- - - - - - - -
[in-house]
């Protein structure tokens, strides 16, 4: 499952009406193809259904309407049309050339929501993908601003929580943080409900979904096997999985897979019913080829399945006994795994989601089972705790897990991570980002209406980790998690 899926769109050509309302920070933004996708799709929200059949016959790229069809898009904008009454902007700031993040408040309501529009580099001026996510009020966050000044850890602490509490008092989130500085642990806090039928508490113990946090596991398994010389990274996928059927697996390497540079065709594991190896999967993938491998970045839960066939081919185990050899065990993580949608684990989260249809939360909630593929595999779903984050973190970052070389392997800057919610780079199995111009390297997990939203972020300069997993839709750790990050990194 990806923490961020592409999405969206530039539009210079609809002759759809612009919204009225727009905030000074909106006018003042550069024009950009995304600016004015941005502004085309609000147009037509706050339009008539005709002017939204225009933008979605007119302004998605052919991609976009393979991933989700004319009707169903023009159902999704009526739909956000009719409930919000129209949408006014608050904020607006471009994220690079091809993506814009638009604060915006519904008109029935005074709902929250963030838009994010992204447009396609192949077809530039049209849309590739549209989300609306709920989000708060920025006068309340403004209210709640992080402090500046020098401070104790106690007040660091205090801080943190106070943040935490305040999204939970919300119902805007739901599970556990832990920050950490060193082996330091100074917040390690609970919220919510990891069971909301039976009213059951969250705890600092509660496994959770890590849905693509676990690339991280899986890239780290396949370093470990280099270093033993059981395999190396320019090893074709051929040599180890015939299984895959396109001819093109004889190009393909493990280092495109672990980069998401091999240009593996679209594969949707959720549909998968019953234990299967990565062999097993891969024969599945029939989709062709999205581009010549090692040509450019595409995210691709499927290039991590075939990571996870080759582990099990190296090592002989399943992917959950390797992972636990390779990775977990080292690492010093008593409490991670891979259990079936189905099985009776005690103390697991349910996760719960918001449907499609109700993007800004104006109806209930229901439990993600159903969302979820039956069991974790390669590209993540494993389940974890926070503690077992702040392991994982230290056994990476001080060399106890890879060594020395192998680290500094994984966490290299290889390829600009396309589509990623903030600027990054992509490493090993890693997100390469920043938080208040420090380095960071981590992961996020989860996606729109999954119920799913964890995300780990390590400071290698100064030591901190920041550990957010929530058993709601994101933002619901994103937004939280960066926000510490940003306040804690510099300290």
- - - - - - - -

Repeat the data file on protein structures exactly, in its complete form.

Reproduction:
[in-house]
């Protein structure tokens, strides 16, 4: 499952009406193809259904309407049309050339929501993908601003929580943080409900979904096997999985897979019913080829399945006994795994989601089972705790897990991570980002209406980790998690 899926769109050509309302920070933004996708799709929200059949016959790229069809898009904008009454902007700031993040408040309501529009580099001026996510009020966050000044850890602490509490008092989130500085642990806090039928508490113990946090596991398994010389990274996928059927697996390497540079065709594991190896999967993938491998970045839960066939081919185990050899065990993580949608684990989260249809939360909630593929595999779903984050973190970052070389392997800057919610780079199995111009390297997990939203972020300069997993839709750790990050990194 990806923490961020592409999405969206530039539009210079609809002759759809612009919204009225727009905030000074909106006018003042550069024009950009995304600016004015941005502004085309609000147009037509706050339009008539005709002017939204225009933008979605007119302004998605052919991609976009393979991933989700004319009707169903023009159902999704009526739909956000009719409930919000129209949408006014608050904020607006471009994220690079091809993506814009638009604060915006519904008109029935005074709902929250963030838009994010992204447009396609192949077809530039049209849309590739549209989300609306709920989000708060920025006068309340403004209210709640992080402090500046020098401070104790106690007040660091205090801080943190106070943040935490305040999204939970919300119902805007739901599970556990832990920050950490060193082996330091100074917040390690609970919220919510990891069971909301039976009213059951969250705890600092509660496994959770890590849905693509676990690339991280899986890239780290396949370093470990280099270093033993059981395999190396320019090893074709051929040599180890015939299984895959396109001819093109004889190009393909493990280092495109672990980069998401091999240009593996679209594969949707959720549909998968019953234990299967990565062999097993891969024969599945029939989709062709999205581009010549090692040509450019595409995210691709499927290039991590075939990571996870080759582990099990190296090592002989399943992917959950390797992972636990390779990775977990080292690492010093008593409490991670891979259990079936189905099985009776005690103390697991349910996760719960918001449907499609109700993007800004104006109806209930229901439990993600159903969302979820039956069991974790390669590209993540494993389940974890926070503690077992702040392991994982230290056994990476001080060399106890890879060594020395192998680290500094994984966490290299290889390829600009396309589509990623903030600027990054992509490493090993890693997100390469920043938080208040420090380095960071981590992961996020989860996606729109999954119920799913964890995300780990390590400071290698100064030591901190920041550990957010929530058993709601994101933002619901994103937004939280960066926000510490940003306040804690510099300290």